Though Tuesday was the player's day off, Bill Belichick and the Patriots coaches spoke with the media via WebEx. With the Chiefs Monday Night Football win over the Ravens fresh on everyone's mind, the book had been quickly closed on the win over the Raiders and all eyes were turning toward Kansas City.
"They're very well-coached, they have an excellent attack, they have a lot of good players, they're very experienced in their system and they can do a lot of things, no question," said Bill Belichick, who kicked things off in the morning.
After watching the Chiefs escape with a win in Foxborough last year, then go on to win the Super Bowl, the Patriots are now tasked with the question the entire NFL is asking themselves -- how to stop Patrick Mahomes and his speed merchant offense?
"This team, they have speed all over the place," said Jerod Mayo. "They have guys coming off the bench you can run a 4.3 40. Definitely a challenge, definitely one of the fastest offenses I've seen on film."
"Last year was the fastest team I'd seen on tape, this year's is the fastest I've seen on tape," said cornerbacks coach Mike Pellegrino, before rattling off each of the Chiefs weapons and how dangerous they are. "The speed is pretty evident out there."
What has taken the Chiefs offense to another level so far? First-round draft pick Clyde Edwards Helaire has quickly carved out a fresh role, further complicated an already layered attack.
"[Clyde] Edwards [Helaire] has given them an explosive player in the backfield," said Belichick. "That's more than what they had last year, so that's why they drafted him and he's delivered that for them in the three games this year."
But at the center of it all remains Mahomes, who continues to quicken his processing speed and make head-turning plays, all while throwing the ball up and down the field.
"He can beat you with his legs, he can beat you with his arm, he can beat you in the pocket, out of the pocket," said defensive line coach DeMarcus Covington. "We have to do a good job of handling him in the right way that we want to handle him and just go from there."
So what will New England whip up?
"That's what we're trying to figure out, what's the best way to attack these guys," said outside linebackers coach Steve Belichick. "They do everything well. We'll definitely have our hands full. They're dangerous at every position, they always have 11 good players on the field. If you take something away they can beat you with something else. As always, we got our work cut out for us."
Newton continues to impress offensive coaches
It's hard to believe that Cam Newton has been a New England Patriots for just a couple months. After an abbreviated offseason and training camp, we've dove in headfirst to a new era with Newton under center.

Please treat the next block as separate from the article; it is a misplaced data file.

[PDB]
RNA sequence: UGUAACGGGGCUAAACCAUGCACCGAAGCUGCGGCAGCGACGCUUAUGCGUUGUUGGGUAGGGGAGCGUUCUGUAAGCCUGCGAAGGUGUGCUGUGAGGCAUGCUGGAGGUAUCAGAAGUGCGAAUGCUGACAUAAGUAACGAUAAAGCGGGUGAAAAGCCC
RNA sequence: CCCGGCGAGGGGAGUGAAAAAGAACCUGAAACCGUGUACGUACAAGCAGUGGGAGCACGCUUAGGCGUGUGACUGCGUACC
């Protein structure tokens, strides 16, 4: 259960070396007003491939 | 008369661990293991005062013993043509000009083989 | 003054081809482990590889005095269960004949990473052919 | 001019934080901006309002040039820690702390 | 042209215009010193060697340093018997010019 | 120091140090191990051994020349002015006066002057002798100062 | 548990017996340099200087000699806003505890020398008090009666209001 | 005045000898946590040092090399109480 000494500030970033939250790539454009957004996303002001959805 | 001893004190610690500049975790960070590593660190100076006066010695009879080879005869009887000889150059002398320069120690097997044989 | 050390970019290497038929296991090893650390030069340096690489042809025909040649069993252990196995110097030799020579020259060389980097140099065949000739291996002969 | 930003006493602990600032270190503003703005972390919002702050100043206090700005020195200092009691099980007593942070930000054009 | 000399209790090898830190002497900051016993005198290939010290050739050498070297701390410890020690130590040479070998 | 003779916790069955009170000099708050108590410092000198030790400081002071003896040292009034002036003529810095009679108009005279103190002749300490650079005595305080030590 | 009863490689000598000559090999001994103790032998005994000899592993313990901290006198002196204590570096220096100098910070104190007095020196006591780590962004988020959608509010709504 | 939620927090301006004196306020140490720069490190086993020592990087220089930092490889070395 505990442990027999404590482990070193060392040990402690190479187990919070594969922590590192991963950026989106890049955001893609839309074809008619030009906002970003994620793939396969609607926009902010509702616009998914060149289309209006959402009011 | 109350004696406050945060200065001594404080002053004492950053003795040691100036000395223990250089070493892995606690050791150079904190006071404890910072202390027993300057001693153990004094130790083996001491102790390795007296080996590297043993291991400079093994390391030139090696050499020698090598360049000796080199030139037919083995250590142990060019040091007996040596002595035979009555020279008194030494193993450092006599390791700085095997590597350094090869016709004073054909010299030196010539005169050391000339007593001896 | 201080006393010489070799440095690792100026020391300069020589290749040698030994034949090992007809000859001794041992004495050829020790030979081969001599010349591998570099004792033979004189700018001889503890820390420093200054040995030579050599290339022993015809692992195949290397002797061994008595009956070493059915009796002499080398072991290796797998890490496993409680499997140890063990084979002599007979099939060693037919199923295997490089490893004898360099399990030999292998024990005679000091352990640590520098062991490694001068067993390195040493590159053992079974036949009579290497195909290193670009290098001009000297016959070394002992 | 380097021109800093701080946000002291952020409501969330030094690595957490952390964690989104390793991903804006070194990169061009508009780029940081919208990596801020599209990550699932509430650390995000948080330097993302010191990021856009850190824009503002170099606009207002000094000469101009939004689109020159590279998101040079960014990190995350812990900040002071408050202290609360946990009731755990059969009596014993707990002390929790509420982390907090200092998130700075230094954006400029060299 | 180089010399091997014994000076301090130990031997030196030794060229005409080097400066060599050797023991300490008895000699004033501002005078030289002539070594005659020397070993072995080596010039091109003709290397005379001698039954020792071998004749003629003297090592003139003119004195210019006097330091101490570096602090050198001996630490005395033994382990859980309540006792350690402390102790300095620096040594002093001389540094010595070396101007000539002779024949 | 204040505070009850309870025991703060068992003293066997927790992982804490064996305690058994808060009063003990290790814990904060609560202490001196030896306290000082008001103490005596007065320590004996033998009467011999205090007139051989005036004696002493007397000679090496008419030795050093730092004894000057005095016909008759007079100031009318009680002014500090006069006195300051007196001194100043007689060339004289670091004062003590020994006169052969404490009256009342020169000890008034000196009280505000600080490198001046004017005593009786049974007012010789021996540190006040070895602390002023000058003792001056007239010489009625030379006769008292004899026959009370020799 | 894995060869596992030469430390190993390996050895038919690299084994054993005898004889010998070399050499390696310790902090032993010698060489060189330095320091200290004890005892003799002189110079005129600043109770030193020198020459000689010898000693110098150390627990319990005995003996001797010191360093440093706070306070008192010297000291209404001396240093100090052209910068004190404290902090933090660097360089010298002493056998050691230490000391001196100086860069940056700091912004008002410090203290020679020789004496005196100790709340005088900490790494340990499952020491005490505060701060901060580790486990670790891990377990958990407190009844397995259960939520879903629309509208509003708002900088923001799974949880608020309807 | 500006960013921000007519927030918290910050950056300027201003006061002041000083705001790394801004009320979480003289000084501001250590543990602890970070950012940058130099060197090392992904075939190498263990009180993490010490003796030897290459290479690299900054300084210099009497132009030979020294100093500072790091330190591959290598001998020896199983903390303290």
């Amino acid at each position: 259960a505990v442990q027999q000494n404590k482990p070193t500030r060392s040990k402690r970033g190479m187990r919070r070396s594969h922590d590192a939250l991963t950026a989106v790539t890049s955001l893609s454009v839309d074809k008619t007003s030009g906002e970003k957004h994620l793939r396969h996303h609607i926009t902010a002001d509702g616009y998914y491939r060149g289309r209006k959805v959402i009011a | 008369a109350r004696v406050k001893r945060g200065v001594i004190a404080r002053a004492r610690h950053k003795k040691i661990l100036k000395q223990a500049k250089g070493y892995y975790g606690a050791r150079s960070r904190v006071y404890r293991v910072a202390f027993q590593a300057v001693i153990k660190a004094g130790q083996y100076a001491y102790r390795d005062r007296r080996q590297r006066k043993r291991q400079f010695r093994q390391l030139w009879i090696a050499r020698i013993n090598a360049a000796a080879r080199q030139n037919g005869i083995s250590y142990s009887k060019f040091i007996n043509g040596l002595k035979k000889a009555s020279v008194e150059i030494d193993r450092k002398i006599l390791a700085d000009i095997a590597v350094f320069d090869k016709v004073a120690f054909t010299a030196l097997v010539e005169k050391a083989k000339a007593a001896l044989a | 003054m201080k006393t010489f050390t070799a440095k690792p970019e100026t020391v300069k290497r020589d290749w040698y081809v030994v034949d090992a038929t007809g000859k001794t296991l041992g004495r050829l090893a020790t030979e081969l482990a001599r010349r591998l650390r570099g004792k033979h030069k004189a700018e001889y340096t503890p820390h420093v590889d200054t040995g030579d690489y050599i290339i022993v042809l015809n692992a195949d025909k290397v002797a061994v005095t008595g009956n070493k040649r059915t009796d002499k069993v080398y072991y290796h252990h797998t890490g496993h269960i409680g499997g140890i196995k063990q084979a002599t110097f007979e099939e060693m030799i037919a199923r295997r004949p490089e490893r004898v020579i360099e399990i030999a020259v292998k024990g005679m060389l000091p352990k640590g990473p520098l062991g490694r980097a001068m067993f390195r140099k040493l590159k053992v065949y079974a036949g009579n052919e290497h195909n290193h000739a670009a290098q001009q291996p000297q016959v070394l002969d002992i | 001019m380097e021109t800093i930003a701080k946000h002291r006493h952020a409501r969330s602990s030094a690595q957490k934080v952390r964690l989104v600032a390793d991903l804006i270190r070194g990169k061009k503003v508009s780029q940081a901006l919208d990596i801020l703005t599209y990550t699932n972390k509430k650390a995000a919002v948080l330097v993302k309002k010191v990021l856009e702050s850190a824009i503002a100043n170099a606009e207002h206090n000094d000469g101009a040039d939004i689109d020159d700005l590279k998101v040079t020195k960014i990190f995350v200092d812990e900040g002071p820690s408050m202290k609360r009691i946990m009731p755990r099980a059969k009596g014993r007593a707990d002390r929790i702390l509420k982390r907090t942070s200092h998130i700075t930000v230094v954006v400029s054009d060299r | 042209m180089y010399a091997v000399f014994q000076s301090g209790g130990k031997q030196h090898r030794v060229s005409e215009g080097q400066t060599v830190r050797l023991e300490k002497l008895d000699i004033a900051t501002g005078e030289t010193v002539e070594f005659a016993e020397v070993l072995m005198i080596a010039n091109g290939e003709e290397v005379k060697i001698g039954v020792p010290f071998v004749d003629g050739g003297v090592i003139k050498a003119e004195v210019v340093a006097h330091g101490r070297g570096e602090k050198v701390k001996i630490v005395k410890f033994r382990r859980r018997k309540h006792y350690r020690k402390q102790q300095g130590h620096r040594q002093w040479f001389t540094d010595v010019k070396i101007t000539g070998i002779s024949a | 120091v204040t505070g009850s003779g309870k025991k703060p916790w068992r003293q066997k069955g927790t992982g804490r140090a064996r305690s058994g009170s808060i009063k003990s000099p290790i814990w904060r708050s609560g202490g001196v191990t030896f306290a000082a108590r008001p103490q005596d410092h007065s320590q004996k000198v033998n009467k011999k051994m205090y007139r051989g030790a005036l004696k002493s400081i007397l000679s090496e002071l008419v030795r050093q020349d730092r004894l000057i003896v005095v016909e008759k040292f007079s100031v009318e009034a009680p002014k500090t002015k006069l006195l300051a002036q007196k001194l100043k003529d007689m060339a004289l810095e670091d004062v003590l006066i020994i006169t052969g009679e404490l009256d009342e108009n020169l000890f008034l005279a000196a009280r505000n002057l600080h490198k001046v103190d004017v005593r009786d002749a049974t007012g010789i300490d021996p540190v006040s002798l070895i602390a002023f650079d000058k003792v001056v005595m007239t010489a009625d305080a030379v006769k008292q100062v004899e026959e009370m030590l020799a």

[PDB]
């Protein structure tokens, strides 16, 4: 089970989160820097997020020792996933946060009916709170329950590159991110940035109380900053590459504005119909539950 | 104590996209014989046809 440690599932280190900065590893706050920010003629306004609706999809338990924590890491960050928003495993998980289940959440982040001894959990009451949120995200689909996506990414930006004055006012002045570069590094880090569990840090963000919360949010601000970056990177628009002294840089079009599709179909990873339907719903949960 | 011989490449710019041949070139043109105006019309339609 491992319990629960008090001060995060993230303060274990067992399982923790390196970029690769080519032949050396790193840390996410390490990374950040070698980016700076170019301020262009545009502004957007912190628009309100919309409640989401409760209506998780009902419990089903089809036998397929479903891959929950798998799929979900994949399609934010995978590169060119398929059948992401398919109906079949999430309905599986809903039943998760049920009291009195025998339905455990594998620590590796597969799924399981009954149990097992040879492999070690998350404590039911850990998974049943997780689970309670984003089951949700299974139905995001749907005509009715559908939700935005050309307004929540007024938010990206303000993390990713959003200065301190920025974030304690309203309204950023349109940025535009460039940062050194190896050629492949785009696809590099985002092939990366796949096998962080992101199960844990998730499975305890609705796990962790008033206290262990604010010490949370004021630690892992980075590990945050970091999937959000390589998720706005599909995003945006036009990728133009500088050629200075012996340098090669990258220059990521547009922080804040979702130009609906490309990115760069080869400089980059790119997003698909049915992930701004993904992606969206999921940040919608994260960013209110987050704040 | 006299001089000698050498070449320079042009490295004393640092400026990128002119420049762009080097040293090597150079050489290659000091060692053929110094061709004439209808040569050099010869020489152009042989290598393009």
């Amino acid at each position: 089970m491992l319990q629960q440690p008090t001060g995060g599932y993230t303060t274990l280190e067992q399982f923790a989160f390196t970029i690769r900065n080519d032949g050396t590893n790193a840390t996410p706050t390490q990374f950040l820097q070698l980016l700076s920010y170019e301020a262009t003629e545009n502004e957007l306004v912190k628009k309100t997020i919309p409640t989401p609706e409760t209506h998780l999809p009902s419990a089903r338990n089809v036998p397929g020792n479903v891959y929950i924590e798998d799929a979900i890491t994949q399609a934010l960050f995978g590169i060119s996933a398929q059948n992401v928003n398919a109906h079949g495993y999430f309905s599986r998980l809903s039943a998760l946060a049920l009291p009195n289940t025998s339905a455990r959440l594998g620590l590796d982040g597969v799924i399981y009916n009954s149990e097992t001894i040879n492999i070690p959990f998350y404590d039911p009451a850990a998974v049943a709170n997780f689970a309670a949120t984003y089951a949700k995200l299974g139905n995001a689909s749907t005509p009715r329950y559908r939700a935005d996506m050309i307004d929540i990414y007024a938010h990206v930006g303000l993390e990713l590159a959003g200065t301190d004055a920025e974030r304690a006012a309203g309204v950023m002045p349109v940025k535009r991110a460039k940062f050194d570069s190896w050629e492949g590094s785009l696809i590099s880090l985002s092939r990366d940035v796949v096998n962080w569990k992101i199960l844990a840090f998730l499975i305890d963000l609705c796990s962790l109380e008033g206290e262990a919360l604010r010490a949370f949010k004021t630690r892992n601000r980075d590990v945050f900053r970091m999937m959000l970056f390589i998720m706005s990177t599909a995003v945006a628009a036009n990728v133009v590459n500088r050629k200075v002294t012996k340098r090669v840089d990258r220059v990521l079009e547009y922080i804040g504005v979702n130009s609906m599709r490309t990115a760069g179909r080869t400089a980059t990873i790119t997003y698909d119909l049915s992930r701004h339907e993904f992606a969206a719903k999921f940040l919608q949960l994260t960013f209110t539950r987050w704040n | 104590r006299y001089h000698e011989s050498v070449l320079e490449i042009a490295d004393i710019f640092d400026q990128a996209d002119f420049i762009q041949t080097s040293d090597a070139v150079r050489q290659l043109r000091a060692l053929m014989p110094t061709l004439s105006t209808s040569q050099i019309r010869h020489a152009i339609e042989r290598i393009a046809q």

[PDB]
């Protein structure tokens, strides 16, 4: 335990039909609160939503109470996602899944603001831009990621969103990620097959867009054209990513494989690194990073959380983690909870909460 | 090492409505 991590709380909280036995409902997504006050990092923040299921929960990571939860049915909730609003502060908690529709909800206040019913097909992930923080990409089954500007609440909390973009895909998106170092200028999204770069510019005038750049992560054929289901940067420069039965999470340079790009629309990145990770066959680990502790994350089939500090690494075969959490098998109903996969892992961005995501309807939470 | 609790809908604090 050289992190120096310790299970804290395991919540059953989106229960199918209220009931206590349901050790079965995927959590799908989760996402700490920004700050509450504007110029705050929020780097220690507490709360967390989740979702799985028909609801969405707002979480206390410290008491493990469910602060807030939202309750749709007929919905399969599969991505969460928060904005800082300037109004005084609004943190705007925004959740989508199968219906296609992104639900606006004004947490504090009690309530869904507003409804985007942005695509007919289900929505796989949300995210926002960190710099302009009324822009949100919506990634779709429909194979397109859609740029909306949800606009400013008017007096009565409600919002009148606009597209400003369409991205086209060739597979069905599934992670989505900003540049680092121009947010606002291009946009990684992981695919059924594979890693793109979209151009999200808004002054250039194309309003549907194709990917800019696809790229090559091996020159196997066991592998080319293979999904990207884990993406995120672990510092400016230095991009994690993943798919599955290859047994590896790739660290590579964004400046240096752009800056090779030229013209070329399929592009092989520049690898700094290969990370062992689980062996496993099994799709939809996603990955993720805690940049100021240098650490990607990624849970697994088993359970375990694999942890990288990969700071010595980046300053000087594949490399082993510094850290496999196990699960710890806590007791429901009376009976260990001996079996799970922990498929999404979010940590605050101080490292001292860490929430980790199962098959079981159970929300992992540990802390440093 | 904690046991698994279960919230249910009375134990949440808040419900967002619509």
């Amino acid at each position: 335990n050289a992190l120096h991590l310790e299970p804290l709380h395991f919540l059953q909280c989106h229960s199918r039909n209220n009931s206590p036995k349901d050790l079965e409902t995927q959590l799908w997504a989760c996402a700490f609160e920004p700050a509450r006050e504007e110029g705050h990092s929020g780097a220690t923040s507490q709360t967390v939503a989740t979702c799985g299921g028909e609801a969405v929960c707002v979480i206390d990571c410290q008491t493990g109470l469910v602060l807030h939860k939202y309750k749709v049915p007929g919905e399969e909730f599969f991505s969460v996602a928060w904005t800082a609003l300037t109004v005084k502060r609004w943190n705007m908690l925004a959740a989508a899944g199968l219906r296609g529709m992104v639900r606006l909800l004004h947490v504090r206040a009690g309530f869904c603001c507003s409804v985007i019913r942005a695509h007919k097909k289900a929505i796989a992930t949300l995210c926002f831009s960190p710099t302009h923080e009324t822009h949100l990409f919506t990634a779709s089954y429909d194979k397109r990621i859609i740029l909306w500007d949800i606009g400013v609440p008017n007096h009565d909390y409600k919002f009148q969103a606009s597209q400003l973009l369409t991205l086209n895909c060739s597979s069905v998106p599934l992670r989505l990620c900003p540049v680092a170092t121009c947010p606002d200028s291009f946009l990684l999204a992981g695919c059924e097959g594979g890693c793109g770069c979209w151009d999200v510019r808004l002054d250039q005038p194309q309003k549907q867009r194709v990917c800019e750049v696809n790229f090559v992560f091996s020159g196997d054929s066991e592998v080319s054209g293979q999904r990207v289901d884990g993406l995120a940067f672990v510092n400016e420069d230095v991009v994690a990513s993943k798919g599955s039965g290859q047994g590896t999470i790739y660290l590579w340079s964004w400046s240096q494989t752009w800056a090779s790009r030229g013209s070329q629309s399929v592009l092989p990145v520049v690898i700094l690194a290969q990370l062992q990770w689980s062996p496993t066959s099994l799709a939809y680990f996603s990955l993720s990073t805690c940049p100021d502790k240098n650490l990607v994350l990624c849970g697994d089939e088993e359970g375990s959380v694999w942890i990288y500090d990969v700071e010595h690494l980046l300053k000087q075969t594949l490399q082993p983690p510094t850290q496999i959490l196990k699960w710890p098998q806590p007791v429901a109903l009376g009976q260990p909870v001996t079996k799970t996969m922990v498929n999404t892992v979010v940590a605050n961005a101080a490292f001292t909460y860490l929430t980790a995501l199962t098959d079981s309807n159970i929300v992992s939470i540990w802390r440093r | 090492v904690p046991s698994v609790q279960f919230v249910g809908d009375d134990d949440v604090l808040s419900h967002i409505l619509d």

In that short time, Newton has made a big impression on his position coaches -- offensive coordinator Josh McDaniels and quarterbacks coach Jedd Fisch. There's been no secret that Cam has embraced by the team and it only seems to be growing as Newton continues to do and say all the right things.
"I've certainly observed someone who is truly inspired to play as well as humanly possible," said Fisch. "His work ethic has been obviously well-documented since he's been here, we've talked about it repeatedly. It's all true -- he's here first in the morning, he's last to leave. He's really trying to dive deep into a playbook that has been established over a 20-year span. And he's had maybe close to two months of that playbook."
The man responsible for that playbook is McDaniels, who tailored it to the talents of Tom Brady over two decades. Now, McDaniels gets to accommodate a quarterback with a different skillset, a relationship where communication is critical.
"He's a really good listener," said McDaniels. "He communicates well. If he has a question, you always hear the question. He doesn't hold anything in. Honestly, those are the things, if you could ask anything of a player, it's that they will communicate when they don't understand something clearly or if you want to try to correct something that they listen to you intently and try to make those changes."
Together, the offensive coaches and Newton hope to build an offense that can take them deep into the playoffs, and as Newton continues to put in the extra work, while building on what he's already learned, the results will continue to come.
"I've been super impressed with his humility," said McDaniels. "He's accomplished a lot in his career and being 10 years in the league and doing all the things he's done -- coming here and having no familiarity with our coaching style or our system or the way we do things. I have been incredibly impressed with the way he's embraced it, looks forward to it and really wants to be coached, wants to be great, wants to improve."
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